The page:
The South China Morning Post reports on an incident that took place a couple of days ago at Hong Kong’s international airport. The video clips show that it was, actually a bit of a sideshow in a large and otherwise largely peaceful and incident-free protest in the airport’s arrivals hall. It appears to have started when the elderly man (as can be seen, below) batted down a sign held by a protester …
… that was a harmless albeit unpleasant and unnecessary action which seemed to enrage a few of the protesters who then surrounded him and harassed him for some minutes …
… as can be seen in the seven-minute-long video in the news story.
(As a personal aside, the first video clip, from China TV, shows two young people: one embraces the old man in an apparent effort to calm his fears and to “lower the temperature of the room,” as they say, while (at about 20″ to 30″ in the clip) another young man shields them from the (few) angry protesters. That second young man, the one shielding the old man, is my stepson and I am very proud of him. He attended the protest to add his voice but when he saw a person being threatened he did what he could to try to prevent trouble. That’s the real Hong Kong)
It was, as I said, a small, insignificant “sideshow” … a few angry young people, off to one side, away from the main demonstration, did something that I wish they had not. But the (pro-democracy) South China Morning Post‘s headline says it all:
Viral video clips show extradition bill protesters swearing and jostling elderly man trying to leave Hong Kong airport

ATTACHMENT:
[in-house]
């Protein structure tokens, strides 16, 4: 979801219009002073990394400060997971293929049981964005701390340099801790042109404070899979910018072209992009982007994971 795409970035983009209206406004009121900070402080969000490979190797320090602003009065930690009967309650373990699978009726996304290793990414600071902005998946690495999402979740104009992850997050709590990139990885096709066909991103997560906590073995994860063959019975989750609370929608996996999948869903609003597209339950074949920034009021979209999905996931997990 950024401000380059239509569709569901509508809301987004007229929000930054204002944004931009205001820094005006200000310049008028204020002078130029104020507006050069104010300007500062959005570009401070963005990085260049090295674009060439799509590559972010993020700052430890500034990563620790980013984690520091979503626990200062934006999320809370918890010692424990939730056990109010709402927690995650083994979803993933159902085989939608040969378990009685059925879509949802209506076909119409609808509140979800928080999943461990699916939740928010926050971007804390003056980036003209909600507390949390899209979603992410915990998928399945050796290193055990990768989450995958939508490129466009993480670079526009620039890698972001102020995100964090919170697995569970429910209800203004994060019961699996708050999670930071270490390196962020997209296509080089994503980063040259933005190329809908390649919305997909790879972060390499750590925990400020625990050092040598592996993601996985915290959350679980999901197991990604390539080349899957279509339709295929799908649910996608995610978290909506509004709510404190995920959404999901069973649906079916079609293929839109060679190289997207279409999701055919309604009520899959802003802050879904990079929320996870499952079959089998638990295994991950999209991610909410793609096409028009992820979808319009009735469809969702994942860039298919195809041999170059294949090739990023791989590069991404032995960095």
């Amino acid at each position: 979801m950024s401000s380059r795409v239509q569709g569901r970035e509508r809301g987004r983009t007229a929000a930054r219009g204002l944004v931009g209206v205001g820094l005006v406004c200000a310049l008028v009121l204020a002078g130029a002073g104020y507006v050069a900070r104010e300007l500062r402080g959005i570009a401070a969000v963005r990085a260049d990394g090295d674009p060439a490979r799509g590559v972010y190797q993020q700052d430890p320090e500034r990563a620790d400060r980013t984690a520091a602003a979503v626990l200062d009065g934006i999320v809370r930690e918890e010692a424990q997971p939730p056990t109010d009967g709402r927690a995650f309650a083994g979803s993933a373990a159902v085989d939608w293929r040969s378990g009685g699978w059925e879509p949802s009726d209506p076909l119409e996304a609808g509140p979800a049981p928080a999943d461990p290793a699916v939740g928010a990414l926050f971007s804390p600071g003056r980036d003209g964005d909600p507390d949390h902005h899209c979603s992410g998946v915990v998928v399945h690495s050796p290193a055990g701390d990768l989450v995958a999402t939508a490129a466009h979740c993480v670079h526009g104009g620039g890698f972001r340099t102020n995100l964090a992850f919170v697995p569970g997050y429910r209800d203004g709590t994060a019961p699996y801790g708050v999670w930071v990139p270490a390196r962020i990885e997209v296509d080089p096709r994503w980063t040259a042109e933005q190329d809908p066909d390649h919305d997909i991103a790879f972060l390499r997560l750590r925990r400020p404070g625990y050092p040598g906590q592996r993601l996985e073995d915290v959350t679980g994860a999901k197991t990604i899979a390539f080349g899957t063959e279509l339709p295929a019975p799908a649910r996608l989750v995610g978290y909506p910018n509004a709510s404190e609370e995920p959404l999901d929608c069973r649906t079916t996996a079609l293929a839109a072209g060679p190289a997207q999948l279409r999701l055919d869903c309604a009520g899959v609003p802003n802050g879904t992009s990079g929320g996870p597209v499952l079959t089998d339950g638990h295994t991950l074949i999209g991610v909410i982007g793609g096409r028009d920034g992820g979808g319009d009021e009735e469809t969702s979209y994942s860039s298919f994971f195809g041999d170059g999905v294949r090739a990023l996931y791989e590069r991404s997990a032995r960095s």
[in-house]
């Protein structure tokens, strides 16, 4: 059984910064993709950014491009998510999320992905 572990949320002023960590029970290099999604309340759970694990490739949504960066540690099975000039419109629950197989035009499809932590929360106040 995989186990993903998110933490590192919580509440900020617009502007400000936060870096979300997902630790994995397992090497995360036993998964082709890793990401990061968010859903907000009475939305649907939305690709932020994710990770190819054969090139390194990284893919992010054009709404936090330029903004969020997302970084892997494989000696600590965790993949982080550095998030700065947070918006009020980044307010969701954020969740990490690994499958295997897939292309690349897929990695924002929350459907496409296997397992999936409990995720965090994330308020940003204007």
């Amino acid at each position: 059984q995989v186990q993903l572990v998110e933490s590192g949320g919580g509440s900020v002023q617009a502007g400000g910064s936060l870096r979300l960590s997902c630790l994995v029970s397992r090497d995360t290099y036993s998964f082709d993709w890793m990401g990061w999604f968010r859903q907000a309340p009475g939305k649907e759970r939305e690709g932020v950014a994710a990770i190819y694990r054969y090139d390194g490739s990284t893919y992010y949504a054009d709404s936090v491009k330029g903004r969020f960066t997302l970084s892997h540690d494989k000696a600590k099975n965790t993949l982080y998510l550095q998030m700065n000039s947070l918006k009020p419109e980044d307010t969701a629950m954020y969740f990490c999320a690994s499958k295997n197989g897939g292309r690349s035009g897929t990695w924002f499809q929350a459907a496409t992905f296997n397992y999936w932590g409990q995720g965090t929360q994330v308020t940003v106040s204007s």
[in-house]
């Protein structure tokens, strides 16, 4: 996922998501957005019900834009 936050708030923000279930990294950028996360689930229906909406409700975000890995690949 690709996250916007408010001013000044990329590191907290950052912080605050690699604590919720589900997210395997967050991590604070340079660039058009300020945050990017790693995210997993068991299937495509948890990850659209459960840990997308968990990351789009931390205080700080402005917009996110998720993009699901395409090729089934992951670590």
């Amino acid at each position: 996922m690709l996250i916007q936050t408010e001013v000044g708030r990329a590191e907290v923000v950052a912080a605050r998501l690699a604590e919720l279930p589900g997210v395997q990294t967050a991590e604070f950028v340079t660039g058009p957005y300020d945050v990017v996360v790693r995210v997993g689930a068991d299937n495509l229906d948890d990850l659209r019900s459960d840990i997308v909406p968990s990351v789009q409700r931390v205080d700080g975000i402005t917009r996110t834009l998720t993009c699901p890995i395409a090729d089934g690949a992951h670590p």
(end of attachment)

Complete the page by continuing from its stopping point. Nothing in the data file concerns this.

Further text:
The video is already “viral” and I guarantee that the experts ~ and they are experts ~ in the Chinese propaganda agencies will carefully and cleverly enhance and edit this video and send it around the world as “proof” that the “Free Hong Kong” movement (#FreeHongKong), which is what the anti-extradition protests (#NoChinaExtradition) has become, is really just a bunch of thugs looking to make trouble.
A few young people handed the Chinese a victory. That’s how wars in the grey zone are fought … not with bullets but by persuading people that one isolated and unfortunate incident is, in fact, the real story. That’s what the Chinese are going to do. While the incidents at e.g. Yuen Long, where “white-shirt” thugs assaulted protesters will never be seen in mainland China and will be rarely seen elsewhere, this video will be shown, again and again, in Abidjan, Bogatá, Cape Town and Dhaka, and in Karachi, Lagos and Mombassa, and so on. This video will be “planted” in news agencies around the world, especially in Africa, Asia and Latin America where Chinese influence is stronger.
On the larger issues, I admit to being perplexed. I think China has dropped the ball.
Even if one accepts, as I do, former Australian Prime Minister Kevin Rudd’s expert analysis of China’s strategic priorities …
… it is still hard to understand why a narrow focus on the top priority, “Maintaining the centrality of the Communist Party in China’s governance,” is being allowed to actually threaten the nearly equal goal of “Maintaining national unity.” One of the central themes of Chinese policy for the past 70 years has been reunification ~ bringing Taiwan back into the united Chinese state. “One country, two systems,” which some Chinese senior officials do not like at all, is a key to doing that peacefully, which is also, I believe, an overarching Chinese strategic goal.